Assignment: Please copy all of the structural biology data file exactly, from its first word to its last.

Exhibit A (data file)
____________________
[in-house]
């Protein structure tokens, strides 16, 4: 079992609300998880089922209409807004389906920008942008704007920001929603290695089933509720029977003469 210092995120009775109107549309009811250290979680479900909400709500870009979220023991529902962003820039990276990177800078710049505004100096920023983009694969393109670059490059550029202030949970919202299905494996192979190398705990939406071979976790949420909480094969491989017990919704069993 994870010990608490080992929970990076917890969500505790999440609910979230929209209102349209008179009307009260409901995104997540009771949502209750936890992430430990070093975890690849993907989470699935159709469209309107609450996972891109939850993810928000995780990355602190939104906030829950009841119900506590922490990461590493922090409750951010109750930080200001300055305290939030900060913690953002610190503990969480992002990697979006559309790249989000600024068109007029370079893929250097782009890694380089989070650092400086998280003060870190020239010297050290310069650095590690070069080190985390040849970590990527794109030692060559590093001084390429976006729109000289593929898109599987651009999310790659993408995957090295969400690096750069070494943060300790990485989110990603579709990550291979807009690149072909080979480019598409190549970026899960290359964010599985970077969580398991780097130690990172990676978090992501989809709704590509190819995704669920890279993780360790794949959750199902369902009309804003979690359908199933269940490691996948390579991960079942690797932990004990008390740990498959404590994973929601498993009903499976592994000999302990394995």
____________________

[in-house]
């Protein structure tokens, strides 16, 4: 079992609300998880089922209409807004389906920008942008704007920001929603290695089933509720029977003469 210092995120009775109107549309009811250290979680479900909400709500870009979220023991529902962003820039990276990177800078710049505004100096920023983009694969393109670059490059550029202030949970919202299905494996192979190398705990939406071979976790949420909480094969491989017990919704069993 994870010990608490080992929970990076917890969500505790999440609910979230929209209102349209008179009307009260409901995104997540009771949502209750936890992430430990070093975890690849993907989470699935159709469209309107609450996972891109939850993810928000995780990355602190939104906030829950009841119900506590922490990461590493922090409750951010109750930080200001300055305290939030900060913690953002610190503990969480992002990697979006559309790249989000600024068109007029370079893929250097782009890694380089989070650092400086998280003060870190020239010297050290310069650095590690070069080190985390040849970590990527794109030692060559590093001084390429976006729109000289593929898109599987651009999310790659993408995957090295969400690096750069070494943060300790990485989110990603579709990550291979807009690149072909080979480019598409190549970026899960290359964010599985970077969580398991780097130690990172990676978090992501989809709704590509190819995704669920890279993780360790794949959750199902369902009309804003979690359908199933269940490691996948390579991960079942690797932990004990008390740990498959404590994973929601498993009903499976592994000999302990394995």